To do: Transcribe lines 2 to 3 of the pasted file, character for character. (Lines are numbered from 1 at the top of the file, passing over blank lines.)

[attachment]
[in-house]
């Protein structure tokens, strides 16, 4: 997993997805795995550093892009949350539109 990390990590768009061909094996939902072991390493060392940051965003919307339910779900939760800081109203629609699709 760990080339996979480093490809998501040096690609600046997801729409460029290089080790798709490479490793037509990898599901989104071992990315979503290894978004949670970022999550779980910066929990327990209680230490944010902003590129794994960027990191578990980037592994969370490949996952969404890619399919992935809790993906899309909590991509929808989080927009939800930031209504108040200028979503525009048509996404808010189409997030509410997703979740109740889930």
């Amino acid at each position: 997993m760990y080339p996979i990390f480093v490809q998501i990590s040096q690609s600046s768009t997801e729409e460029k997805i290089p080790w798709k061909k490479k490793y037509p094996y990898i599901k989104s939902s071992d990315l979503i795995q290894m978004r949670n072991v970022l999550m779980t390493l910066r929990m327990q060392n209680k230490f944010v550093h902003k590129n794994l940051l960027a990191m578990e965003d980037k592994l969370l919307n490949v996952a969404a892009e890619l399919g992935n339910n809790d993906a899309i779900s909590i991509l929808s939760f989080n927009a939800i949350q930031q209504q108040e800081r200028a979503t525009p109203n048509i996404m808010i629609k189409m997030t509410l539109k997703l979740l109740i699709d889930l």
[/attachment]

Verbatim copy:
């Protein structure tokens, strides 16, 4: 997993997805795995550093892009949350539109 990390990590768009061909094996939902072991390493060392940051965003919307339910779900939760800081109203629609699709 760990080339996979480093490809998501040096690609600046997801729409460029290089080790798709490479490793037509990898599901989104071992990315979503290894978004949670970022999550779980910066929990327990209680230490944010902003590129794994960027990191578990980037592994969370490949996952969404890619399919992935809790993906899309909590991509929808989080927009939800930031209504108040200028979503525009048509996404808010189409997030509410997703979740109740889930």
């Amino acid at each position: 997993m760990y080339p996979i990390f480093v490809q998501i990590s040096q690609s600046s768009t997801e729409e460029k997805i290089p080790w798709k061909k490479k490793y037509p094996y990898i599901k989104s939902s071992d990315l979503i795995q290894m978004r949670n072991v970022l999550m779980t390493l910066r929990m327990q060392n209680k230490f944010v550093h902003k590129n794994l940051l960027a990191m578990e965003d980037k592994l969370l919307n490949v996952a969404a892009e890619l399919g992935n339910n809790d993906a899309i779900s909590i991509l929808s939760f989080n927009a939800i949350q930031q209504q108040e800081r200028a979503t525009p109203n048509i996404m808010i629609k189409m997030t509410l539109k997703l979740l109740i699709d889930l």